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Presented By: Department of Chemistry

Access to “Inaccessible” Arynes and Redox Chemistry Using Transition Metals

Courtney Roberts (University of Minnesota)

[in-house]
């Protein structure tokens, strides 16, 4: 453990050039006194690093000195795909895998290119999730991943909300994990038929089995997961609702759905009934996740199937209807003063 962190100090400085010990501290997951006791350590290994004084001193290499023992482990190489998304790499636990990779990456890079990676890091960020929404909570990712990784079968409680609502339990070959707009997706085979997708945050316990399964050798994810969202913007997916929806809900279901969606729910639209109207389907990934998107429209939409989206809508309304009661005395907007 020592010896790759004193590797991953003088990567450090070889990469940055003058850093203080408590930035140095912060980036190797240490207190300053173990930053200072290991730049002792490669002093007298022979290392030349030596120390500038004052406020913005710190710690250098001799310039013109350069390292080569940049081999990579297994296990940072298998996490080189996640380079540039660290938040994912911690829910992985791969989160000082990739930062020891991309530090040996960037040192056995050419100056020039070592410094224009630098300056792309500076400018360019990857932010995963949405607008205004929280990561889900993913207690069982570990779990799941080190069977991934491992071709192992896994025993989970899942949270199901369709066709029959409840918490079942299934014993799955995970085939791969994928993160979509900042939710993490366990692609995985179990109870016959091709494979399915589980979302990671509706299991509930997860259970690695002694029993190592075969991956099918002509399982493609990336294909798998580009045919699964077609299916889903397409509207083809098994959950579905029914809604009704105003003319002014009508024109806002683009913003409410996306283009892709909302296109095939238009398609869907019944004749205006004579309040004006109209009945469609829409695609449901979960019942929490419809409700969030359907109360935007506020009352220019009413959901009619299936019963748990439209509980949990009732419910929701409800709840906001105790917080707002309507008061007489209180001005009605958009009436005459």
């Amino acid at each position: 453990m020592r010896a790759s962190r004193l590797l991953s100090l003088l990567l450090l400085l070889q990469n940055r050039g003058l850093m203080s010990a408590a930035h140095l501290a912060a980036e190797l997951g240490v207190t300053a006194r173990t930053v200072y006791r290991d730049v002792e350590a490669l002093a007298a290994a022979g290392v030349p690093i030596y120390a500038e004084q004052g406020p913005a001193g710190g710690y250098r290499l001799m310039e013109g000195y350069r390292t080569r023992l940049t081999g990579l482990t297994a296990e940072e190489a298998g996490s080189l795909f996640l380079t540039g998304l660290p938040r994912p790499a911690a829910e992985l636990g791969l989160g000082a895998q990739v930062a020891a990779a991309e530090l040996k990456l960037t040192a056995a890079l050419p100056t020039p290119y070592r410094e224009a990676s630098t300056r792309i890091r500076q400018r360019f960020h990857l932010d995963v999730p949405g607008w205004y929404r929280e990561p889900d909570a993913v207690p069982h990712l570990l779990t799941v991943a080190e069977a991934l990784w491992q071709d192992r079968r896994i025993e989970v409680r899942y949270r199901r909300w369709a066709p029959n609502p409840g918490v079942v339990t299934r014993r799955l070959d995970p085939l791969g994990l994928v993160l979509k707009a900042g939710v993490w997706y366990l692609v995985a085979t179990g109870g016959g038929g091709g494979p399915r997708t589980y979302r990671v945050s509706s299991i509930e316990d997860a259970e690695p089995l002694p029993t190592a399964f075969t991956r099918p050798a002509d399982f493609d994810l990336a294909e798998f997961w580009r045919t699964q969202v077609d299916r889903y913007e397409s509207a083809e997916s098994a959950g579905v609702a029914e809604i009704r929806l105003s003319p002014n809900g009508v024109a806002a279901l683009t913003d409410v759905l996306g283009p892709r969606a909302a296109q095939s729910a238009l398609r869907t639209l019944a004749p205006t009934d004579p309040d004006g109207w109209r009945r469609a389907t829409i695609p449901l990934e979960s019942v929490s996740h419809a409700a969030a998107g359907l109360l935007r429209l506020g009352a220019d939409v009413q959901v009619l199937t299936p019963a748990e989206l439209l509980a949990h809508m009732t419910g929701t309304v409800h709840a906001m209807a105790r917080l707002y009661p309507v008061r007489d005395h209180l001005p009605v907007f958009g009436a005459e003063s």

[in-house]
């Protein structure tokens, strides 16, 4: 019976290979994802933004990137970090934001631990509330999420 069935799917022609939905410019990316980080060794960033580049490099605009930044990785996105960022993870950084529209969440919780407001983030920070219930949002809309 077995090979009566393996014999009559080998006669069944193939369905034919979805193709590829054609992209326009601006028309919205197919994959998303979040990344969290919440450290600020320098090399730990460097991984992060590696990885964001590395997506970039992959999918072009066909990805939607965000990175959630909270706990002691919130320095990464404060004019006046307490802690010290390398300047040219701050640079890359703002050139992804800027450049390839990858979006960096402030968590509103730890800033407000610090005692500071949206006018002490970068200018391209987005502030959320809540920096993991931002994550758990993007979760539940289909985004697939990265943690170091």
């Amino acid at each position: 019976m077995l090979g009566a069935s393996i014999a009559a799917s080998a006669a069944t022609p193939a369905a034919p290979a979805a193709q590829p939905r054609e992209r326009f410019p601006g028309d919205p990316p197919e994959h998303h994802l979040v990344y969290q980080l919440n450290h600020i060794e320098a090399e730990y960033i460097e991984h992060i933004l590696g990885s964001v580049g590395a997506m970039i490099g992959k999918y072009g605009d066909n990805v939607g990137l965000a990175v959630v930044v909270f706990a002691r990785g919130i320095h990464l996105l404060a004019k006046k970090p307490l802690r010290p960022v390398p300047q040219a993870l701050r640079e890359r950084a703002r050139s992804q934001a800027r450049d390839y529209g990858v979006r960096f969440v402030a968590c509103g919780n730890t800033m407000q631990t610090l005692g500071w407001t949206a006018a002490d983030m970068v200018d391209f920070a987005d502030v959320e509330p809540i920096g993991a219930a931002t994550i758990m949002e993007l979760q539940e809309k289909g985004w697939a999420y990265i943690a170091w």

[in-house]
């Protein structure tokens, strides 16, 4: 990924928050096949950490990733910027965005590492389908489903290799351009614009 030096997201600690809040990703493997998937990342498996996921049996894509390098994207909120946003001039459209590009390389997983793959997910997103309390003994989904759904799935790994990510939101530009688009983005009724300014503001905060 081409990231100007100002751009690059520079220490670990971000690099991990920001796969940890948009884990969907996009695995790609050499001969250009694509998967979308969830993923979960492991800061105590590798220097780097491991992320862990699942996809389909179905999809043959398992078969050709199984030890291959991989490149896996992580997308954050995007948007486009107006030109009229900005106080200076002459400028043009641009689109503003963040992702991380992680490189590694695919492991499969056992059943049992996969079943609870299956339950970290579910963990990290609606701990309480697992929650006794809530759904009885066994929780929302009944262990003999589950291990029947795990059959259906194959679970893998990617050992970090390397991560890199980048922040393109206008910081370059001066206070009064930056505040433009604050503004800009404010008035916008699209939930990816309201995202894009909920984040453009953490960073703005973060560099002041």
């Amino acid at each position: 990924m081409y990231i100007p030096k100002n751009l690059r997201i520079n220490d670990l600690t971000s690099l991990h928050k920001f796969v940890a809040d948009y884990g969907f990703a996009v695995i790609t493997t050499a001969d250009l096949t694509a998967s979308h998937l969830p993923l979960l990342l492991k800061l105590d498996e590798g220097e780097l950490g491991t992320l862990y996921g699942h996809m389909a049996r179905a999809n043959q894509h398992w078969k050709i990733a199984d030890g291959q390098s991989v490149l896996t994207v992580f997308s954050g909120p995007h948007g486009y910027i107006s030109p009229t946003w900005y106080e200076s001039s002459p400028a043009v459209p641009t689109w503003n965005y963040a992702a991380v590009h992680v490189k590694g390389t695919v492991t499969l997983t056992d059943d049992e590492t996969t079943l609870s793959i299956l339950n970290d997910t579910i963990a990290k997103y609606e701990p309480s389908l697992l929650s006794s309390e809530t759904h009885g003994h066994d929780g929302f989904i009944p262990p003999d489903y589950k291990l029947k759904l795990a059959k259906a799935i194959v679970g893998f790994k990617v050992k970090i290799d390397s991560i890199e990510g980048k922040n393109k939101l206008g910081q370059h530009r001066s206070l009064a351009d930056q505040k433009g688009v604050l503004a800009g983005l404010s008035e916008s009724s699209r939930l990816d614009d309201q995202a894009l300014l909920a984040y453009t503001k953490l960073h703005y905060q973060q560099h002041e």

Research in the Roberts group involves looking at unsolved problems in organic synthesis through the perspective of organometallic/inorganic chemistry. One main area of interest for the group is the synthesis of heterocycles through aryne intermediates. Despite their useful reactivity, a number of challenges still remain in the use of arynes including problems with regioselectivity and the synthesis of N-heterocyclic arynes. Using fundamental principles of Ni chemistry, our group is the first to be able to access previously “inaccessible” 5-membered heterocyclic arynes for the first time since they were hypothesized to exist 120 years ago. We are also the first group to demonstrate catalyst controlled regioselectivity in arynes, where all previous examples operated under substrate control. Another challenge in organic synthesis lies in alkyl–alkyl cross-coupling. This is due to challenges with oxidative addition and off cycle pathways such as beta-hydride elimination. Our group has pioneered the use of Group 3 metal catalysts supported by redox-active ligands to overcome some of these challenges. Using 10 mol% of a Sc, Y, or Lu tris(amido) catalyst, coupling partners that both have beta-hydrogens can be successfully cross-coupled for the first time using early transition metals. These improvements related to organic synthesis can only be accessed using inorganic/organometallic chemistry.

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